Europe’s share of forest area has continued to improve gradually

Figure 2: Share of forest area, EU, 2009, 2012 and 2015 (% of total land area)
Source: Eurostat (sdg_15_10)

Europe’s forests provide multiple benefits, such as enhancing soil fertility and conserving soil moisture, storing carbon and providing habitats for animals and plants. They also help mitigate climate change and regulate the microclimate [12]. Currently, forest ecosystems are under pressure from habitat change and degradation from over-exploitation [13], making EU efforts to retain and sustainably manage its forested areas increasingly important.

In 2015, forests and other wooded land covered 41.9 % of the EU’s total land area. The EU share of forests in proportion to total land area increased slightly by 2.6 percentage points between 2009 and 2015 [14]. This increase can be attributed to the increase in the Food and Agriculture Organization (FAO) category ‘forests’ [15], which is defined as land spanning more than 0.5 hectares with trees larger than 5 metres high with a canopy cover of more than 10 % [16]. The share of this area increased by 1.6 percentage points between 2009 and 2015.

Though the above indicator provides an indication of the share of land dedicated to forests, it does not provide any information on the condition or growing stock of forests in the EU. Growing stock, increment and fellings of forests [17] can be used as an indicator of the economic sustainability of timber-producing operations in forests. Furthermore, data on growing stock, increment and fellings are important for calculating carbon budgets in the forest sector. For long-term economic sustainability, annual fellings should not exceed the net annual increment and according to the European Environment Agency (EEA) the ratio of fellings to increment should be less than 70 % over the long term [18]. Increases in growing stock relative to forest area indicate a maturing forest.

In general, most Member States maintained their ratio of forest fellings to increment at below 80 % in 2010, with the exception of countries such as Austria, Belgium, the Czech Republic, Germany and Sweden which have ratios higher than 80 %. Though these high rates of forest fellings allow the EU’s forest stock to be thinned, thus helping them to rejuvenate by leaving more open space and light for natural forest habitats to develop, they exceed the recommended average of 70 % for sustainable forest production. There is also high pressure on the EU's forests to produce more fuel wood, as the production of energy from renewable sources still depends mainly on this resource (for example, for wood chips and wood pellets). Further continued expansion of forest fellings may result in unsustainable forest management and a reduction in ecosystem services [19].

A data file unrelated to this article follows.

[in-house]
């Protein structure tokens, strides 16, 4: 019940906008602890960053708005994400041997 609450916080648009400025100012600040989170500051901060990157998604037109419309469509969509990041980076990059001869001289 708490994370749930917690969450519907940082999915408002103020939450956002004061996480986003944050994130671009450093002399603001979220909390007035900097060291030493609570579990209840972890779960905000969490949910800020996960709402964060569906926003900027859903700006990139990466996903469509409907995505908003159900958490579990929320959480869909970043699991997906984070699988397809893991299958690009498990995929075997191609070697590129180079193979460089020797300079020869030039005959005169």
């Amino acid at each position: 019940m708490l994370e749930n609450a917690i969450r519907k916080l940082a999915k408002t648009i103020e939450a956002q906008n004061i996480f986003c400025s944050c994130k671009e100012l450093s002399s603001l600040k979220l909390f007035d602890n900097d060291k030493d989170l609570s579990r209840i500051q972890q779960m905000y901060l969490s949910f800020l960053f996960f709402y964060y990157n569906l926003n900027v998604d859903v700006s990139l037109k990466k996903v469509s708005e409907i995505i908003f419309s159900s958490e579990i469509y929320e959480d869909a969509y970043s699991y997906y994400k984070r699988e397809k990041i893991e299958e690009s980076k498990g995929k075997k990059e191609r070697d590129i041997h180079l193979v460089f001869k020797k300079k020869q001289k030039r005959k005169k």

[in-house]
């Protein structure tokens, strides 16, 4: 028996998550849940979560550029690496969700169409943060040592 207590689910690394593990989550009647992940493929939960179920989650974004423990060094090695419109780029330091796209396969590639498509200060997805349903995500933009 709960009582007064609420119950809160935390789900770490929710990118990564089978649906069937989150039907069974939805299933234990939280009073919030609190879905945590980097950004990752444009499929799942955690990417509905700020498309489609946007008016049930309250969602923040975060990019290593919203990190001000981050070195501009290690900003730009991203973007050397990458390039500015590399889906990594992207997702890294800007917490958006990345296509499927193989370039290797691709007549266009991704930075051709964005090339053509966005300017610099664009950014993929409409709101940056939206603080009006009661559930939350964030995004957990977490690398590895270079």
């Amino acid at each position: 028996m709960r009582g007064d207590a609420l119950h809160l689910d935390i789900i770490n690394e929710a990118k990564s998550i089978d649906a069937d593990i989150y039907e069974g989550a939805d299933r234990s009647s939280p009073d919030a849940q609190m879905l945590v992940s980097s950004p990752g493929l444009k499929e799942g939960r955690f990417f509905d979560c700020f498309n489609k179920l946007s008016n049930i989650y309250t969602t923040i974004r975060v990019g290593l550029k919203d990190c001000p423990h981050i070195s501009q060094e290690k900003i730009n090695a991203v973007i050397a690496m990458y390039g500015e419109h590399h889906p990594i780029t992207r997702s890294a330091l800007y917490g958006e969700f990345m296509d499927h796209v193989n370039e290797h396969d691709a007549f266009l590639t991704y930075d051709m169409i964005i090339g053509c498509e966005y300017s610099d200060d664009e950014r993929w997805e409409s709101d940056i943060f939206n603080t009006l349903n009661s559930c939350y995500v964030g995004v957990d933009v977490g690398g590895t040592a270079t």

Land degradation

Land degradation is a complex phenomenon that is linked to the long-term biological productivity of land. It brings together several elements, including soil degradation and the capacity of land areas to support water resources, biodiversity and primary productivity [20]. Soil degradation by itself covers many aspects such as soil sealing and contamination, erosion by wind and water, loss of soil biodiversity, decline in organic matter, desertification, acidification and salination [21]. Not all of these can be covered in this indicator set, limiting the analysis to artificial land cover and soil erosion by water.

Artificial land cover increased in the EU despite efforts to limit soil sealing and land degradation

Land degradation through land take — meaning the conversion of natural or semi-natural land to artificial surfaces — is not only increasing across the EU, its rate is also accelerating. While artificial areas grew by 3.7 % between 2009 and 2012, this rate increased to 4.0 % between 2012 and 2015, indicating an acceleration of land use change towards artificial and urban land use [22]. Between 2006 and 2012, mainly agricultural areas were converted to artificial surfaces in the EU (51.9 % of the converted area were arable land and permanent crops, and 25.9 % were pastures and mixed agricultural areas), with lesser conversion of forests and semi-natural and natural areas (around 22 %) [23]. The conversion of these areas was mainly towards construction sites, representing transitional sites that become urbanised land in the future. Industrial and commercial sites accounted for the second largest area, followed by mines, quarries and waste sites. Residential housing and recreation were responsible for the fourth largest area [24]. Land use and land cover change on this scale, as well as the loss and fragmentation of natural ecosystems, negatively affects biodiversity and does not place the EU on track to meet its targets to limit land take to less than 800 km2 per year by 2020.